Green/Red Eldrazi is the New Green/Red Tron: How to Play Modern GR Eldrazi and Grand Prix Bologna Summary, by Fabrizio Anteri
I just arrived back home from yet another Grand Prix trip, this time in Bologna for the “Eldrazi era” Modern GP.
First off, I would like to mention that I do believe a banning will happen next month to fix the Eldrazi problem, so you may want to think twice about investing some money in this deck or any other Eldrazi variants. That said, we can’t be 100% sure if these bannings would take place or if they will happen right away. Worst case, you still get to enjoy the deck for few weeks.
After the Pro Tour in Atlanta I was feeling a bit demotivated to play Modern Eldrazi in Bologna, but I had everything booked and as a Pro Player, I am supposed to take any shot I can get at making Pro Points.
My deck choices are strongly influenced by the capacity of players to play at their best against you. Basically, the less known or less expected the deck is, the less likely are people to know how to play against that deck and the more likely I will pick up that deck.
So knowing I won’t be playing UW Eldrazi, but still needing to find a way to beat it. I started the testing, and the hunt.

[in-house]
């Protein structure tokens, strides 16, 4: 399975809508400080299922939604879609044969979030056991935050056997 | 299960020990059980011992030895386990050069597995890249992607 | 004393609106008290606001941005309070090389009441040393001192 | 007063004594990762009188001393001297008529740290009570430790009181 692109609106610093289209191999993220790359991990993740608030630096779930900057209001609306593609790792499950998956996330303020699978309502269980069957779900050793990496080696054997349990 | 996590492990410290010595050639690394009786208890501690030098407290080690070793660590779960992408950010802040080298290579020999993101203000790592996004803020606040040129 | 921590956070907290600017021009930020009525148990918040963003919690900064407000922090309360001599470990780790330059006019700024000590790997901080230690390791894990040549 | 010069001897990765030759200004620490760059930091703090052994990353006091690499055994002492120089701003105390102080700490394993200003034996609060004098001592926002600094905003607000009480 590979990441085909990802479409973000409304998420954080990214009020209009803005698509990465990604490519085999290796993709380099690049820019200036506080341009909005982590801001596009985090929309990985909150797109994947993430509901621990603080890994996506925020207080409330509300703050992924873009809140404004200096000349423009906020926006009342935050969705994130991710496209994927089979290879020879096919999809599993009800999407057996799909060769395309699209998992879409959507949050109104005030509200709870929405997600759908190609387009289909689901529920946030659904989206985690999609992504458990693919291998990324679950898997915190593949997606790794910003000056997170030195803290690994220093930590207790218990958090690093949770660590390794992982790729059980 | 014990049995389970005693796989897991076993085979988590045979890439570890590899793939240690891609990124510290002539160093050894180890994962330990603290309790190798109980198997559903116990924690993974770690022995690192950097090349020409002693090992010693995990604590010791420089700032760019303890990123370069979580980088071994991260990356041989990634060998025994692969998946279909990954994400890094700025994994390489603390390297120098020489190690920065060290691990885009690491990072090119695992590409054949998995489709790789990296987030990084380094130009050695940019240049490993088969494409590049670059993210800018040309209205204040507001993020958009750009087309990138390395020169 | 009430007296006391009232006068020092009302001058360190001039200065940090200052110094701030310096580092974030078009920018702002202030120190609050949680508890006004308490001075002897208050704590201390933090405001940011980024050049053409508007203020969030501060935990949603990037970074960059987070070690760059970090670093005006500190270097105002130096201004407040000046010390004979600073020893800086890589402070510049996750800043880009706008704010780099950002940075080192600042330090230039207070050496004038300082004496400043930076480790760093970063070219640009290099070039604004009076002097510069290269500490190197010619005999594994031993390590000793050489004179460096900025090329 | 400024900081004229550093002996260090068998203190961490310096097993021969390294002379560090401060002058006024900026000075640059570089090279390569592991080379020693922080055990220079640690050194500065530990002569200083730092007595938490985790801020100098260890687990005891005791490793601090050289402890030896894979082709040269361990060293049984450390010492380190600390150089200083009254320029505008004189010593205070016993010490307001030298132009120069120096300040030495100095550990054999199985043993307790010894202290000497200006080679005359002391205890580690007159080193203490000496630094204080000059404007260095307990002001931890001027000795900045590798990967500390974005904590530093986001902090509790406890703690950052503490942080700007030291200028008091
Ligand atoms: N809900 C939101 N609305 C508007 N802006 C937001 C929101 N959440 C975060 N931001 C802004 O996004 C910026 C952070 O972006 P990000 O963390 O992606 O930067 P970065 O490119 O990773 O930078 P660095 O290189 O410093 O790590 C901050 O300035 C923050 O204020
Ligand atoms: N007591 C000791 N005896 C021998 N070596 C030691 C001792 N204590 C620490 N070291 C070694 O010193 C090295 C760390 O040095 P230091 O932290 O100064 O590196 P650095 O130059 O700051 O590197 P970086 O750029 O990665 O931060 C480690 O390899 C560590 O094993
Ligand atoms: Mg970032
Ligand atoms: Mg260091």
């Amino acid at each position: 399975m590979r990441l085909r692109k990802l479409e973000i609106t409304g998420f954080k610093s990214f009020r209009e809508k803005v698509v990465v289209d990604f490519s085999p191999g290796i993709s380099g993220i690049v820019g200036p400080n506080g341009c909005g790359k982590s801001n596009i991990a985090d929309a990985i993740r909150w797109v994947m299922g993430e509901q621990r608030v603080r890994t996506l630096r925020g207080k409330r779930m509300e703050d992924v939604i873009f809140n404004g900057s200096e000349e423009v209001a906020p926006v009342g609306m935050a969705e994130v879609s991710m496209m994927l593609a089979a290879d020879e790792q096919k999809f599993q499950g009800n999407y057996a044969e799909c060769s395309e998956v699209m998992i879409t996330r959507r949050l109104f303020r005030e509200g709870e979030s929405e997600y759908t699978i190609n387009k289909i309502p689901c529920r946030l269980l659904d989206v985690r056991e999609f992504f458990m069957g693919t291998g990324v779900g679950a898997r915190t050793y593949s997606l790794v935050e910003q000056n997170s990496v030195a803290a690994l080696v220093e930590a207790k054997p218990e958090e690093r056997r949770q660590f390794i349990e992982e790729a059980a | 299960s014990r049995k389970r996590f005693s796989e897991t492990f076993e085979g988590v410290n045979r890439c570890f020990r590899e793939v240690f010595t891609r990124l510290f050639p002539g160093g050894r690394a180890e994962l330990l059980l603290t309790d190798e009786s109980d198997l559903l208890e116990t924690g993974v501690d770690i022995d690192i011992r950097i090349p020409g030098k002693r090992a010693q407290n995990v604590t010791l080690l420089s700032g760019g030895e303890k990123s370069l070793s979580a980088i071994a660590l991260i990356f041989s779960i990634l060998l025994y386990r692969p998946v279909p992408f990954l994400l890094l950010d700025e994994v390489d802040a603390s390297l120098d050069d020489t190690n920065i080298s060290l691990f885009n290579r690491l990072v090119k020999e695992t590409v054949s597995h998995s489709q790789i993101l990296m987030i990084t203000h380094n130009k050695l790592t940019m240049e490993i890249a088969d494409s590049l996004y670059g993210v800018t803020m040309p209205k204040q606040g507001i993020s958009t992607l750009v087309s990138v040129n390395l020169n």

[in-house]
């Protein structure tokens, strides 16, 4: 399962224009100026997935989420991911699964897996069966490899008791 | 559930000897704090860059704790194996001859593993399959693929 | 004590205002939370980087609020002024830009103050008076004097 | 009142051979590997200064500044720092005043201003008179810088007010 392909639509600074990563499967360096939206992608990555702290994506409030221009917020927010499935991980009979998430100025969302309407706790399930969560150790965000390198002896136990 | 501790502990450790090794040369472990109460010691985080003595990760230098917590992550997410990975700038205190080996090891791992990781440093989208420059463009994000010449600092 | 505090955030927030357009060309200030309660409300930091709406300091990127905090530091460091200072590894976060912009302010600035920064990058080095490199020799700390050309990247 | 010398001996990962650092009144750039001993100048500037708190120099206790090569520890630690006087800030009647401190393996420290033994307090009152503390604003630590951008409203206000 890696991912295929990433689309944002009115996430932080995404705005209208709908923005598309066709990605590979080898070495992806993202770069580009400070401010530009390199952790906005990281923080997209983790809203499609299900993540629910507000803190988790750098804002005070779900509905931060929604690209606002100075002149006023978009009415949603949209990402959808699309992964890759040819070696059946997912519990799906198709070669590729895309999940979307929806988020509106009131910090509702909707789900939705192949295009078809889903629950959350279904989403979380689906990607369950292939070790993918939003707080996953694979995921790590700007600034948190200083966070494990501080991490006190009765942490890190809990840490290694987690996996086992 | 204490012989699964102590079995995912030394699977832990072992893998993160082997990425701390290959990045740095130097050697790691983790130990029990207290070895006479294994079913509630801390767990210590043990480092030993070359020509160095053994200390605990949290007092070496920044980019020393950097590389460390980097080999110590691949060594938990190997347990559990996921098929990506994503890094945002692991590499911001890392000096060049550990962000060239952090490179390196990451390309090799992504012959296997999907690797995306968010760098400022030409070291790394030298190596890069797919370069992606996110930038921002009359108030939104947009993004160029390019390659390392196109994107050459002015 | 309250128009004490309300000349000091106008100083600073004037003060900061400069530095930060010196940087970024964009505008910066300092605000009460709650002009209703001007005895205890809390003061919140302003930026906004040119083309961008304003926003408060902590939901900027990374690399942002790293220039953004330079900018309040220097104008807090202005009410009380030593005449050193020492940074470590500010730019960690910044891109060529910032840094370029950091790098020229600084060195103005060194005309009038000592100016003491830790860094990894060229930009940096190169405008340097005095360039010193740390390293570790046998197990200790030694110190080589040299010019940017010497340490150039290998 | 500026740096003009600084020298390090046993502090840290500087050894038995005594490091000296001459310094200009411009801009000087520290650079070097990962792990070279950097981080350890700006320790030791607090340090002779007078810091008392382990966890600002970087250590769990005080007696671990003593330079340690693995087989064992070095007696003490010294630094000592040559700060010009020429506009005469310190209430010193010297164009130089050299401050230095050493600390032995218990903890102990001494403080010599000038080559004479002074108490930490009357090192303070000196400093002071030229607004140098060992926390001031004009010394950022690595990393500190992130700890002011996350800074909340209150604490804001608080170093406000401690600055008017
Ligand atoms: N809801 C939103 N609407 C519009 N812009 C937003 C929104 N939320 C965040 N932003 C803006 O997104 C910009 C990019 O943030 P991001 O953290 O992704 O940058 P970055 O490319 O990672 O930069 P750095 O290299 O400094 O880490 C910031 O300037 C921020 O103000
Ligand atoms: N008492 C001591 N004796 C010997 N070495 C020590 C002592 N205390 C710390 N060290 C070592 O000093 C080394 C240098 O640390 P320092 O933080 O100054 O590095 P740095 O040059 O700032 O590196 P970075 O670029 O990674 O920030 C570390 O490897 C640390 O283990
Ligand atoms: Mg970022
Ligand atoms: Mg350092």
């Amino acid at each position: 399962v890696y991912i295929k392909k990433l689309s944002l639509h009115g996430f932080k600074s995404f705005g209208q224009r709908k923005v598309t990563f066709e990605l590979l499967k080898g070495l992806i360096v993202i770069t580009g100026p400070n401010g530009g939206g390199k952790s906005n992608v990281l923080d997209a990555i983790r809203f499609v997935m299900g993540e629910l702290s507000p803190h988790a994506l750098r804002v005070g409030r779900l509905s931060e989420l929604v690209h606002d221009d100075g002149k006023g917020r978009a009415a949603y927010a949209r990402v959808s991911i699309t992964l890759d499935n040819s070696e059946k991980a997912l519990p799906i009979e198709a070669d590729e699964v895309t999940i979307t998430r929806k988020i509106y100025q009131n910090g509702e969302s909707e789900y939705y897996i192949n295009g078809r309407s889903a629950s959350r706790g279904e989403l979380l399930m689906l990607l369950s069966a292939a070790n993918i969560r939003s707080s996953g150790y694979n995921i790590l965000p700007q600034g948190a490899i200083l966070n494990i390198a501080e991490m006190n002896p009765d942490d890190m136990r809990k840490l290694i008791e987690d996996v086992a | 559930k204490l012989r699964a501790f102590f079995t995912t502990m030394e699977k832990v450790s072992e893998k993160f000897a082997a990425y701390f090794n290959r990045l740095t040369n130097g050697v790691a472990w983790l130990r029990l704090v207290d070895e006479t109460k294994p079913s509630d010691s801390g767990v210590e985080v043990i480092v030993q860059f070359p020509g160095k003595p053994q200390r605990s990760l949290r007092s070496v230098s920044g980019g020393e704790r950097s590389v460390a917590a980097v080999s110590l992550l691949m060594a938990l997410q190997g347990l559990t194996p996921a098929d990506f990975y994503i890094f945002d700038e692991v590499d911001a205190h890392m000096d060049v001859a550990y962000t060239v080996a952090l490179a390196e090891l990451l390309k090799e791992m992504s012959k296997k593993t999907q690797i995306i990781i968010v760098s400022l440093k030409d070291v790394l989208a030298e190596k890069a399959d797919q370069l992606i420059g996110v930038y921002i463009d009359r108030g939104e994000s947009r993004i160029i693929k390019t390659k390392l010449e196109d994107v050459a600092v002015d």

The first tactic I tried was attempting to be faster than Eldrazi, while also avoiding any collateral damage from the hate towards them. That meant I couldn’t count on creatures in a metagame prepared to deal with them. That’s how I started working on variants of Emrakul – Griselbrand – Goryo’s Vengeance – Through the Breach combo.
The deck was, as expected, very fast and resilient to common removal (Griselbrand may not have protection from spells, but normally drawing some cards was good enough to win the games even when a Path to Exile dealt with it before combat).
The problem was the consistency of the deck. I found myself taking too many mulligans and it gets extremely hard to win when so many of your cards produce card disadvantage (Faithless Looting and Izzet Charm‘s draw and discard mode are card selection spells, but produce a loss of a card in the process). Knock knock (Thought-Knot Seer) was surely not a card I was happy to see either.
Next I tried to still be fast enough to race the Eldrazi, avoid the creature hate, but be more consistent. That’s how I found myself sleeving up RG Valakut (I didn’t really sleeve any card, since I test with Magic Online, but you know what I mean). I really enjoyed playing this deck. It has a plain but versatile plan to win: a bunch of acceleration and Valakut Triggers that you get from Scapeshift or Primeval Titan (and you can also get with Summoner’s Pact).